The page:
Vegetable garden in planters

by Michael Smith (Veshengro)

Most people only associate planters with growing flowers and, maybe, herbs. But vegetables also do great in these contained and compact environments. Often with less problems and disturbance – through moles and such, for instance – than in beds, whether ordinary or raised.

What vegetables you can grow in which planter is dependent on the planter size, though almost anything can be grown in a tub or other planter. One important thing to remember is that planters, often, dry out quicker than ordinary or raised beds and hence require a little more watering.

I have been using raised beds and containers of a variety of types and sizes and the recent problems with moles in my raised beds and garden in general is leading me to growing everything in containers, above the ground.

When deciding what to plant where, consideration must be taken of the space needs of the plants and that of their roots, along with what amount of sunlight different plants require. For example, tomatoes, cucumbers and green onions have about same watering requirements and those for exposure to sunlight. Also, some plants, such as tomatoes, will continue growing after other vegetables have ceased to yield their harvest for the season.

Great vegetables to grow in planters are salad crops of a variety of types, such as leaf salads of various kinds, and some of those – you can get packets of mixed seeds – can even be grown in big terracotta plant pots.

Choosing which garden planters to use is a matter of personal taste. A lot of people opt for the classic wooden planters because they are natural looking and attractive, hold up well outdoors, and are relatively easy to build by hand.

Some other materials found in garden planters include metal, fiberglass and stone, each of which has its various advantages and disadvantages. When considering planters, one must also note that some planters are free-standing, whereas others are mounted or attach to window sills. If you have limited space or reside in an urban setting, you may choose to opt for the latter type.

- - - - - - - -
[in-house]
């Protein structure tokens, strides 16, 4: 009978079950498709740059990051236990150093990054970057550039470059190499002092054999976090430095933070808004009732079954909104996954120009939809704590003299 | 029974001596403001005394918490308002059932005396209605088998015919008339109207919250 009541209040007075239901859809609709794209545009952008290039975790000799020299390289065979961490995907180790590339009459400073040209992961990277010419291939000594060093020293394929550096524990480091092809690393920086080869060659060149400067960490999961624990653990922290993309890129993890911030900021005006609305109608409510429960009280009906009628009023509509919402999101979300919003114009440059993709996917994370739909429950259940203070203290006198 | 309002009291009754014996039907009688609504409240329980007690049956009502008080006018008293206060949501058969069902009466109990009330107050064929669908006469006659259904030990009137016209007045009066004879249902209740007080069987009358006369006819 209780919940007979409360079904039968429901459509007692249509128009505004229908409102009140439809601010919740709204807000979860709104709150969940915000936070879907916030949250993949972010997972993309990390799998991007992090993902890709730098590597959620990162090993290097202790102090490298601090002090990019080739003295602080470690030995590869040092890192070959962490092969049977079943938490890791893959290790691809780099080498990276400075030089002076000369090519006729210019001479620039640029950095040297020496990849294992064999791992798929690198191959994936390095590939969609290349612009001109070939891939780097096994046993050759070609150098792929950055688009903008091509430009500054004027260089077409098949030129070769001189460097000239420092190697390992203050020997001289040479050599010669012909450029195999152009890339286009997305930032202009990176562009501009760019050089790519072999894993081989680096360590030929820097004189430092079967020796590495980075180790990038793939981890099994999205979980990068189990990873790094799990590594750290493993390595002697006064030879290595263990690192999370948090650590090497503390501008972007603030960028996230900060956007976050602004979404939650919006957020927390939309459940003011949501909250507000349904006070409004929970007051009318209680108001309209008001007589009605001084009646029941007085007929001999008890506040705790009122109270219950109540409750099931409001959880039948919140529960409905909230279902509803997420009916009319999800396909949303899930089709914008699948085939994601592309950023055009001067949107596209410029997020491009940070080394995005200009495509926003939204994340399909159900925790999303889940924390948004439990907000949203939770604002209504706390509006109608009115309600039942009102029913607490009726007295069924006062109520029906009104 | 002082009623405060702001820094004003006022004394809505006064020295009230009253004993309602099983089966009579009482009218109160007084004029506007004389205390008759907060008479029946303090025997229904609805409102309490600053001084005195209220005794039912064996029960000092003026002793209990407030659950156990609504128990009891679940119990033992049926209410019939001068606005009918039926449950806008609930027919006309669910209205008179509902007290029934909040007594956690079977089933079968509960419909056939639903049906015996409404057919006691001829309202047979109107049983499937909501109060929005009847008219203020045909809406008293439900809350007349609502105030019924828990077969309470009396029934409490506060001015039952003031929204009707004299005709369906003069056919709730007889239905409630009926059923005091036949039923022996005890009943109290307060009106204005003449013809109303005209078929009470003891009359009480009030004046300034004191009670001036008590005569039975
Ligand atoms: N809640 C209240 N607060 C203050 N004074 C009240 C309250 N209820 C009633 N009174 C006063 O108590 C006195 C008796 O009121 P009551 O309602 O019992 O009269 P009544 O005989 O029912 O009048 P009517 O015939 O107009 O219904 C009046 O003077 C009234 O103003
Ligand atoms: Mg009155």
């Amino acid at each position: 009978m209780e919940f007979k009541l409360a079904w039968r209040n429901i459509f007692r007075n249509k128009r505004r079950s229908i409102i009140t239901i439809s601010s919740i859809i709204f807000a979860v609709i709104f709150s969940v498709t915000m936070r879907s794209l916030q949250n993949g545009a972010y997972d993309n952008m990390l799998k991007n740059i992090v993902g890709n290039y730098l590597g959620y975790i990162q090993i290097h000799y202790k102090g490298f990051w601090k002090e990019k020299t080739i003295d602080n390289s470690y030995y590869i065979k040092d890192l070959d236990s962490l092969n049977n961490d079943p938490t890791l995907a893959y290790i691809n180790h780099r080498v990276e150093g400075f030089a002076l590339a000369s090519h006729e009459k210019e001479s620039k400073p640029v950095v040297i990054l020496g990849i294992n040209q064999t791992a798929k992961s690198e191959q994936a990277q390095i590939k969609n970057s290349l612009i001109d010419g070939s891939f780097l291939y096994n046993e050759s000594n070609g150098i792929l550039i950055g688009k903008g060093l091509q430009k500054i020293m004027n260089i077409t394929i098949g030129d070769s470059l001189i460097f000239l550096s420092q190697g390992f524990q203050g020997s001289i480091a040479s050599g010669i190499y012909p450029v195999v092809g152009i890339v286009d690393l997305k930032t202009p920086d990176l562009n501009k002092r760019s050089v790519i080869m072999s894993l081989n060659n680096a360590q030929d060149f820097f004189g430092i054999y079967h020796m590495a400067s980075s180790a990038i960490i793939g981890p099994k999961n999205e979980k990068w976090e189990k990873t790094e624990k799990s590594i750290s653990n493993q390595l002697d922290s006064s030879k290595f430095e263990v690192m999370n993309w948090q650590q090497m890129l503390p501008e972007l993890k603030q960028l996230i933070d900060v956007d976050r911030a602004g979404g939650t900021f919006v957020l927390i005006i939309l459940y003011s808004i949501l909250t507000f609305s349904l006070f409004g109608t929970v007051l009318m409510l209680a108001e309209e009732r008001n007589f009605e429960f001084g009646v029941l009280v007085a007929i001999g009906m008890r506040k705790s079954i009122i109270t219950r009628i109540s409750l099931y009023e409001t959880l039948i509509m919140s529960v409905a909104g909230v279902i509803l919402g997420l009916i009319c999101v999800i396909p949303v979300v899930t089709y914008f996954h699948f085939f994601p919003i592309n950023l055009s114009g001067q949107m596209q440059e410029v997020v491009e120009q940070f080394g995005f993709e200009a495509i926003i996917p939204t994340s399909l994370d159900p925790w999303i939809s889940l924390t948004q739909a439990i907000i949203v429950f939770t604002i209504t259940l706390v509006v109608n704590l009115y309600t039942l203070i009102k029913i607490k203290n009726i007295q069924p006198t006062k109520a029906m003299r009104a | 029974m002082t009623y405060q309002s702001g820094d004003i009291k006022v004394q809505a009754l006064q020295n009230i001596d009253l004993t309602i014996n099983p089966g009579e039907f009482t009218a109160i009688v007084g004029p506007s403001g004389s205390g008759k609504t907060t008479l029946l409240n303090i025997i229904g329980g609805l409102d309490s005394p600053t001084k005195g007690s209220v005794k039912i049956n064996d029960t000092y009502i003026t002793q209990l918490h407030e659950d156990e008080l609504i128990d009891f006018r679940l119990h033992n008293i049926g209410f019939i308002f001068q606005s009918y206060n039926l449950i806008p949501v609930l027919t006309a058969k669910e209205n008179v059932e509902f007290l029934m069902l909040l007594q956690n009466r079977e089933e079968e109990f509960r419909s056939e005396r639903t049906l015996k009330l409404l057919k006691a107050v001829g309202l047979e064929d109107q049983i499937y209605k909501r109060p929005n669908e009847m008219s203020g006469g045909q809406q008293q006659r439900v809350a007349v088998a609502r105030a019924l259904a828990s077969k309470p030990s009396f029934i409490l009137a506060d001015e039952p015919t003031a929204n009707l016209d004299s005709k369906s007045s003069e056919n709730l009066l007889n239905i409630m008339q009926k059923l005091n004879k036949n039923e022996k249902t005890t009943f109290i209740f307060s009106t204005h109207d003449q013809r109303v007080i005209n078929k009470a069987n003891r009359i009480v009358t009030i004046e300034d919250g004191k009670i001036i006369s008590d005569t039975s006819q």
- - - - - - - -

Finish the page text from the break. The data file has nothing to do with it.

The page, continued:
There are people who like to use tires as planters and while that works rather well, stacking them on top of one another if greater depth is required, only non-radial tires should be used for this purpose. Tubeless radial, steel-belted, tires release cadmium into the soil and either should be avoided altogether or a liner of sorts must be used.

Regardless of which material or model you choose, there are some basic things to take into consideration. All garden planters should come equipped with a rudimentary drainage system, often something as simple as having holes on the bottom from where water seepage can exit.

Excess water, especially in the case of strong rains, can easily kill a plant or plants (believe me – it has happened to me even with drainage), especially those varieties prone to drier environments. If your planter does not have drainage, it is usually pretty easy to drill a few holes into the bottom of your vegetable garden planter.

Another concern for planters is color. This is not simply an aesthetic consideration. The reason is that darker colored containers are apt to absorb more sunlight than light containers, the result of which is more heat. Too high of a temperature can damage a plant’s roots. If you already have decided on a dark container, consider keeping it in the shade and planting vegetables there that also do not require direct sunlight.

Aside from the garden planters themselves, soil and water are the other key elements that must be applied correctly. Using regular soil will work, especially when paired with organic fertilizer of some sort, such as compost or manure. Space permitted, starting your own compost pile can also add valuable nutrients to the soil.

Another great way of planting in containers is the lasagne gardening method. Check it out on the Internet for further details. The main idea here is, as far as I am concerned, that you save soil.

Finally, watering is obviously of the utmost importance, but too much watering can have the opposite effect. Vegetables in garden planters require more frequent watering than ground planted vegetables, especially once the plants have begun to mature and the roots expand. Checking the soil’s moisture by touch on a regular basis is the best way to keep track of how much watering is needed. Also remember to adjust your watering schedule in light of temperature and weather changes.

Some plant seed specialists have now have brought out special plants for containers such as did D. T. Brown in the UK.

© 2010